Known for seeking thrills on TV, Daisuke Miyagawa goes for laughs in ‘The Stand-In Thief’

by

Contributing Writer

Need someone to chase pigs in Thailand? Daisuke Miyagawa’s your man. How about punching watermelons in Australia? Miyagawa’s your man.

The 45-year-old comedian has been sent on numerous overseas adventures as part of the Nippon TV variety show “Sekai no Hate Made Itte Q” (which translates loosely as “Questions Answered from the Ends of the Earth”) since the show began a decade ago.

“I remember doing the first one in Mali, thinking to myself this won’t be a long-running thing,” Miyagawa tells The Japan Times. “The concept was vague and as a result it wasn’t very interesting. I went out there more as a reporter, which didn’t really work. Then the director changed and I was encouraged to become more involved in local festivals, which I enjoyed more and so did the audience. Ten years on and we’re still going strong.

“I hope to keep doing it for as long as possible. The people on the show are like my family; we all pull together to make sure it works, and I think that’s one of the main reasons the show continues to do well.”

“Itte Q ,” as it’s affectionately referred to by fans, faces stiff competition during its 8 p.m. Sunday time slot. But the program stands out from other variety shows thanks to its international focus — this isn’t just celebrities trying new foods and declaring “oishii” (“delicious”) at the end of each bite.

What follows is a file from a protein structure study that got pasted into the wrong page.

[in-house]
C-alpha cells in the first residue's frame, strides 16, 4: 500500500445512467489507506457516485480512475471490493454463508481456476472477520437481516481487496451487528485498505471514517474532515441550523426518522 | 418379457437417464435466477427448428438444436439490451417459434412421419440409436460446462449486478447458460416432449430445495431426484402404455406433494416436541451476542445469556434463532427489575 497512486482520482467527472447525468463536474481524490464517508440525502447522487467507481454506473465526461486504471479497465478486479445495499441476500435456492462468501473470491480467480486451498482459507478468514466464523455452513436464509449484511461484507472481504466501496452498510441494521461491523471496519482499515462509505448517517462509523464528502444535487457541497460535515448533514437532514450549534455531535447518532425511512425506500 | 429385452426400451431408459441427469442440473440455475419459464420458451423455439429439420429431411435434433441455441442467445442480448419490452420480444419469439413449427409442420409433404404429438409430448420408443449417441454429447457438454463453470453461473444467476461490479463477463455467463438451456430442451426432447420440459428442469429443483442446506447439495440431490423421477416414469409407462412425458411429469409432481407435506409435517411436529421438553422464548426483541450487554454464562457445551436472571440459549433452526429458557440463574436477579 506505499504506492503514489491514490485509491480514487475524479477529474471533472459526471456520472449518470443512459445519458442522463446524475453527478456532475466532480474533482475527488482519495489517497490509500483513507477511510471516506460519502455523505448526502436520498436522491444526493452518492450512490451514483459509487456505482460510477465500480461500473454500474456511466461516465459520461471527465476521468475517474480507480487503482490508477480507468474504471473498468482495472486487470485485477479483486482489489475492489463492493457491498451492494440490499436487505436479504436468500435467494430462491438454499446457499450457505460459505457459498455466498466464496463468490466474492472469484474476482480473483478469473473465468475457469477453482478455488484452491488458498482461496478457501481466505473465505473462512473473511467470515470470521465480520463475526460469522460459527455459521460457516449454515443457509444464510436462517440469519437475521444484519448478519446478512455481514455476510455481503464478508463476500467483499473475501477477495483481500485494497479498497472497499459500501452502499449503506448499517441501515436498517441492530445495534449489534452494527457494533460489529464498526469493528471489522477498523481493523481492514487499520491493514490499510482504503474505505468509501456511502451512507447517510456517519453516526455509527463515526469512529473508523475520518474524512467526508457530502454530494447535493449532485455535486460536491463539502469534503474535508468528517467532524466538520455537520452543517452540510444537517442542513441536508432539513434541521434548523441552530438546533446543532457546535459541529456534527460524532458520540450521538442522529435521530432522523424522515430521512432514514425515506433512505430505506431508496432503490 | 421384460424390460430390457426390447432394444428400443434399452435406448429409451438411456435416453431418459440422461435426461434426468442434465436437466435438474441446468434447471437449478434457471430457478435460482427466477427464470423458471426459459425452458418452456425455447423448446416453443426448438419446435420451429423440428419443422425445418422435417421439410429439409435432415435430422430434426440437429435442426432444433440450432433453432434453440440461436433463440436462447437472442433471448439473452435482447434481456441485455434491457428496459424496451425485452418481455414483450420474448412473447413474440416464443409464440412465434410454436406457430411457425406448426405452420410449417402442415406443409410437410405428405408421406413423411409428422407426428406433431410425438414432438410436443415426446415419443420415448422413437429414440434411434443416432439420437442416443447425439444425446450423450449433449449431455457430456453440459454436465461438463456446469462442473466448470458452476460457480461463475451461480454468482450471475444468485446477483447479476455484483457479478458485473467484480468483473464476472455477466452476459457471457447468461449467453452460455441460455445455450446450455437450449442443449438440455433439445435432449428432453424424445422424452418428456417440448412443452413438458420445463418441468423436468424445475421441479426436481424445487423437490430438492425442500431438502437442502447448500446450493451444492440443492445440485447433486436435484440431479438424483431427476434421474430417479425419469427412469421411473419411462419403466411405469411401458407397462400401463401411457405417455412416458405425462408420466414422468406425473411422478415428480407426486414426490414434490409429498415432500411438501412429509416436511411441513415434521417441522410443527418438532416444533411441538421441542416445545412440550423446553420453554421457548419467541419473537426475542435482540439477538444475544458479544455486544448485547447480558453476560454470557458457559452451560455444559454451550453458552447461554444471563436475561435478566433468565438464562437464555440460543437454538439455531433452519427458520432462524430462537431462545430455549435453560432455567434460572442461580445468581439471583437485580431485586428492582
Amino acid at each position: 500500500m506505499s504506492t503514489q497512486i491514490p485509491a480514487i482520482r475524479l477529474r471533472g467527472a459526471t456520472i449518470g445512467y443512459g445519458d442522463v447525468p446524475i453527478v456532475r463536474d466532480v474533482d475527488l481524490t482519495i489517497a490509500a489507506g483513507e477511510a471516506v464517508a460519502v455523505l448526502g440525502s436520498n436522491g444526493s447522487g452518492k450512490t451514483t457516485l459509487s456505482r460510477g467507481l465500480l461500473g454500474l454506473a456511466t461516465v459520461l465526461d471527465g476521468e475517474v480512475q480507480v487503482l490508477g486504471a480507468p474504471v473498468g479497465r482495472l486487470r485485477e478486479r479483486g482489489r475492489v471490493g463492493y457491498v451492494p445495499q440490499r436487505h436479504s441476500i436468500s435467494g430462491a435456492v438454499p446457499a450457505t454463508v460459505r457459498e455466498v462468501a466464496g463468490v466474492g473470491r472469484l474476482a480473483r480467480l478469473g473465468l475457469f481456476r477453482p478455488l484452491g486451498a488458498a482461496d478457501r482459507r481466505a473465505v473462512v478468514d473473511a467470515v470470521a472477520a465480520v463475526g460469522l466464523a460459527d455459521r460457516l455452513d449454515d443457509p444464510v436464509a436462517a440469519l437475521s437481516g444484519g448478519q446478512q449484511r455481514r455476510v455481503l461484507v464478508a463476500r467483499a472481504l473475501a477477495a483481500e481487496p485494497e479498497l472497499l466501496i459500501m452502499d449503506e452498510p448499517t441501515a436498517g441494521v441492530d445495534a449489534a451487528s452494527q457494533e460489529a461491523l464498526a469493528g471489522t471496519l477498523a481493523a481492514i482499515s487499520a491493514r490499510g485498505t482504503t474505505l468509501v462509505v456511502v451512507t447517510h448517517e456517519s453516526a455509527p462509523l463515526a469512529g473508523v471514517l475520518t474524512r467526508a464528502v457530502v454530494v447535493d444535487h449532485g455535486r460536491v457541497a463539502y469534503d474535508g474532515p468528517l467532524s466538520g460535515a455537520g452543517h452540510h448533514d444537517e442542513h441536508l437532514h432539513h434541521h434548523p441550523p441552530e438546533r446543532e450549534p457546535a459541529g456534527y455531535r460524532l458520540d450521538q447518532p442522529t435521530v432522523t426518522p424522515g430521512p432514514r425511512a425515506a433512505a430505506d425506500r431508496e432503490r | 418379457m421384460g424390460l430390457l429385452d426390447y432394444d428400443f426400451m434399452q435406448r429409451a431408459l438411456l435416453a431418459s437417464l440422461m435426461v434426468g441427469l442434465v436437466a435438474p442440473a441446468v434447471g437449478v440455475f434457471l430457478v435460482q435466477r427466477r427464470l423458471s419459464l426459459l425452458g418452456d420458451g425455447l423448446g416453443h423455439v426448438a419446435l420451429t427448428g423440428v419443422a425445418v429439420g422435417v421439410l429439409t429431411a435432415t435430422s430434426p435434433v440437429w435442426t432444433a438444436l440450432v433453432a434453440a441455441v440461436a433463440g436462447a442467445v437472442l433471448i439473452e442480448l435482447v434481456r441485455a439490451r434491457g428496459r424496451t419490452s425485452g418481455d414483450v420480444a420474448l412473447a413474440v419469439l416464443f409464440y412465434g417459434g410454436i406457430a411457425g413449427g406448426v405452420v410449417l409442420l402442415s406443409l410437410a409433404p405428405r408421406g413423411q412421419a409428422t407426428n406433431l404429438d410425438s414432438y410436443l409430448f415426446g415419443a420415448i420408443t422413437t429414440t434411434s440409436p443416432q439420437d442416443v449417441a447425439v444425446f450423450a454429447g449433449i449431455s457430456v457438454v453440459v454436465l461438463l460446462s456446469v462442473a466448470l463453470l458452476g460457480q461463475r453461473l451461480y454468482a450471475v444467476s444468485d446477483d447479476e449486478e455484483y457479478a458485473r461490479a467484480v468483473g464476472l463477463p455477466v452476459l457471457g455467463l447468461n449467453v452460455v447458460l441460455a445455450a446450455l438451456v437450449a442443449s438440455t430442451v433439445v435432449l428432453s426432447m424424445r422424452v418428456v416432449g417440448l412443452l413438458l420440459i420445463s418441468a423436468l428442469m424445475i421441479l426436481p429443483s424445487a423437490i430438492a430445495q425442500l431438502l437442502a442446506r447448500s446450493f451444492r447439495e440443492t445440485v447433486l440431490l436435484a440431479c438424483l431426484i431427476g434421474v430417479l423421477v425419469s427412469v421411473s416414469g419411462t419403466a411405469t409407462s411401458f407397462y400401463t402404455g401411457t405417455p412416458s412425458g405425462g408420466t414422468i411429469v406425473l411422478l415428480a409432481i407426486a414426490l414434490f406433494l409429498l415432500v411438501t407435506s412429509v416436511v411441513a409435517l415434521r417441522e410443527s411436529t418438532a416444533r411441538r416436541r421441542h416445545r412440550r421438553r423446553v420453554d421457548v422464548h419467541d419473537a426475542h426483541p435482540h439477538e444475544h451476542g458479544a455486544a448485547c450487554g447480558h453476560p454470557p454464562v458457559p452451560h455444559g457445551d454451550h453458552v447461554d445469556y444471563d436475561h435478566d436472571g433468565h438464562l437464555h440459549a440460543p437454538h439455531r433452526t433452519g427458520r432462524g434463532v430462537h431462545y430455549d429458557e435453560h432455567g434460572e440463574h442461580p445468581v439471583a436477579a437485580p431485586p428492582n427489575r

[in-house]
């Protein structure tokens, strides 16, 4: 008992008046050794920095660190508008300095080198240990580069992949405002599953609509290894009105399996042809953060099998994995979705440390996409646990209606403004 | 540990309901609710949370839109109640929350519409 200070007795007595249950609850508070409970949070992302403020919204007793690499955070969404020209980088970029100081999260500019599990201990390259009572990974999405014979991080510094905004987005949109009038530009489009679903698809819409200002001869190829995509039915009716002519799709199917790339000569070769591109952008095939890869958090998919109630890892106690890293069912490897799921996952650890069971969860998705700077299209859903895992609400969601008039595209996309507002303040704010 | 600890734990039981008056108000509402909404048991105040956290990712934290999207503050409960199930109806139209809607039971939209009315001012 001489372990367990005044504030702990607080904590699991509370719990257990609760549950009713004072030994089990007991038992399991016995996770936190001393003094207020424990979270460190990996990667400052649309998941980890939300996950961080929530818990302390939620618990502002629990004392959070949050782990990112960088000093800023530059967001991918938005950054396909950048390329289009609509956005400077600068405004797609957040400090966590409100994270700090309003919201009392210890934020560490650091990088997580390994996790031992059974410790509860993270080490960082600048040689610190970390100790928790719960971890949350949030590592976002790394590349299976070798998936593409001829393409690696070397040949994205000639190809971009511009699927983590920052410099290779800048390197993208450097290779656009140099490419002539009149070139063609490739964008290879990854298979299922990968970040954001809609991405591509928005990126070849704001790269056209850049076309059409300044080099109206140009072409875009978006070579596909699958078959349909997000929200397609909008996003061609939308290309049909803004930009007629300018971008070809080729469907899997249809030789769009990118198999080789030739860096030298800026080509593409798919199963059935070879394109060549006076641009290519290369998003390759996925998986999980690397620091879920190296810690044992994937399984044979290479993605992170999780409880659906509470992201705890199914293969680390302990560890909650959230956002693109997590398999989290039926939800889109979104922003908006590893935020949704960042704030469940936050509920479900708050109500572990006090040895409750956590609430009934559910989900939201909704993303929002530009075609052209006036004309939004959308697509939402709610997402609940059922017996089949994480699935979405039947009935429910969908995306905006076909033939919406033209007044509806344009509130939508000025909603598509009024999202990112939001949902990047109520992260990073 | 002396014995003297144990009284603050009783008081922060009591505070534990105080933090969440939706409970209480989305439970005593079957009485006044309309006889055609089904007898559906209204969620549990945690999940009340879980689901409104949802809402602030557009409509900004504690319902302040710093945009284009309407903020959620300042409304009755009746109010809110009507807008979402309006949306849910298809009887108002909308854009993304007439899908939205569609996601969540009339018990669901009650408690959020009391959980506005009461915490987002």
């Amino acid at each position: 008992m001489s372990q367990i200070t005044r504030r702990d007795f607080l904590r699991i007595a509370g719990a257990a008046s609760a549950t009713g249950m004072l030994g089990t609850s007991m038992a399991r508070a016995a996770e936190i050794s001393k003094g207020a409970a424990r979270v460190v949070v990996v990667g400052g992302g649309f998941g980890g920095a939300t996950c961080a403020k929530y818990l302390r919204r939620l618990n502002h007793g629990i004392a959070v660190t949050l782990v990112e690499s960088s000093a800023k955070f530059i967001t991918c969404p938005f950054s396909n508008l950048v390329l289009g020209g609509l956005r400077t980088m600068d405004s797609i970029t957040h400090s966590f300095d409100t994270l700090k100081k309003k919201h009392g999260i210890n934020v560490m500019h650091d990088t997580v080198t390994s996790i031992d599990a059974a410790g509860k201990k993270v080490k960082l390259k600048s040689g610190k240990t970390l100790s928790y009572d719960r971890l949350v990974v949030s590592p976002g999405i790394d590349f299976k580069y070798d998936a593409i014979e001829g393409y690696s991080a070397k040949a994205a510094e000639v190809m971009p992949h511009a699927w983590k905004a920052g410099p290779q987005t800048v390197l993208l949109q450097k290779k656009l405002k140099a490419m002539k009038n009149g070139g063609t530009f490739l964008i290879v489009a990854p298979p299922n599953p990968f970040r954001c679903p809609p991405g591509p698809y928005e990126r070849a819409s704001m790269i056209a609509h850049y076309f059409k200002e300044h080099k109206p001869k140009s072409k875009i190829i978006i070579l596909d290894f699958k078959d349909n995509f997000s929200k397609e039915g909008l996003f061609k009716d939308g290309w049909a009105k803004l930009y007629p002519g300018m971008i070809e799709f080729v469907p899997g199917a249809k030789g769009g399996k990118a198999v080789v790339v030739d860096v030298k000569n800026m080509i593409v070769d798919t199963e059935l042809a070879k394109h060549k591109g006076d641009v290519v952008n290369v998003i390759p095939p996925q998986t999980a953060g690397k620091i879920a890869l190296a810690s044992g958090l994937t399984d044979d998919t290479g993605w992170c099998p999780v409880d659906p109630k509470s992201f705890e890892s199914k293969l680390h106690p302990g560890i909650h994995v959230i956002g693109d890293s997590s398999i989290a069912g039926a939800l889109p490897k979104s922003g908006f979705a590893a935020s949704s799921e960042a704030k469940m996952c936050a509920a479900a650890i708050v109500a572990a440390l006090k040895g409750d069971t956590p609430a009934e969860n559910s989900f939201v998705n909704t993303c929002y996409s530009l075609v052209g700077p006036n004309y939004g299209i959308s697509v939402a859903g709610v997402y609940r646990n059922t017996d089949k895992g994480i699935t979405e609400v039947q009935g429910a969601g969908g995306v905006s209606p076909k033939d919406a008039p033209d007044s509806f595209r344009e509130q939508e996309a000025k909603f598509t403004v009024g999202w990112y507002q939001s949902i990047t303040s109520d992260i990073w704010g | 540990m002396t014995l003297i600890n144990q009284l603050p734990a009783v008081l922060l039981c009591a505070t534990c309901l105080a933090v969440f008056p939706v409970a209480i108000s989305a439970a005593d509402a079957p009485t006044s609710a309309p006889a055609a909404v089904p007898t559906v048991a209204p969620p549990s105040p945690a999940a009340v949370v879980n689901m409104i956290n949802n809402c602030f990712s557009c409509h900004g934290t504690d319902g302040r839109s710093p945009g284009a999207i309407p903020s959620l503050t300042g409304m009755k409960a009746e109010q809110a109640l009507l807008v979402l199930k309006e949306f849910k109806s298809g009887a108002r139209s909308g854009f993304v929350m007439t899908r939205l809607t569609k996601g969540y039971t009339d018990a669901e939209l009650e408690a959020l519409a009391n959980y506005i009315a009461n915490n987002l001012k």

“I haven’t got any braver, my heart still pounds every time I try something new,” Miyagawa says with a laugh when I tell him how terrifying some of his escapades look. “The scariest festival I ever attended was the running of the bulls on the streets of Spain — I thought I was going to die then. The cheese-rolling festival in England was also terrifying.” Here he’s referring to the Cooper’s Hill Cheese-Rolling and Wake near Gloucester. “I went flying down the hill (chasing a 3.6-kilogram cheese) and managed to finish in second place. As a representative of Japan, I was quite proud of that and even got a mention in the local newspaper!”

Miyagawa’s try-anything attitude doesn’t come from nowhere. Before he became known as the “O-matsuri Otoko” (“Festival Man”) he faced a lot of challenges trying to create a career out of comedy and acting — though this adversity likely prepared him to be the perfect candidate to face Spanish bulls and barrelling rounds of cheese.

The Kyoto-born comic first signed with the creative agency Yoshimoto Kogyo in his teens.

“Things were good early on,” Miyagawa recalls. “As well as being part of the manzai (stand-up comedy) duo Chupa Chapps, I also joined a comedy and dance group called Yoshimoto ‘Jirushi’ Tennen Sozai, which for some time was very successful. The struggles began once our popularity started to wane.”

When gigs began to dry up, Miyagawa was forced to look elsewhere — anywhere — for work. He recounts a list of jobs that seem as diverse as his experiences on “Itte Q.”

“I was a chef at a Russian restaurant, filled people’s cars with gasoline, sorted mail and all kinds of other jobs while still trying to make it as an entertainer,” he says. “I reached a point where I had to consider whether it was all worth it.”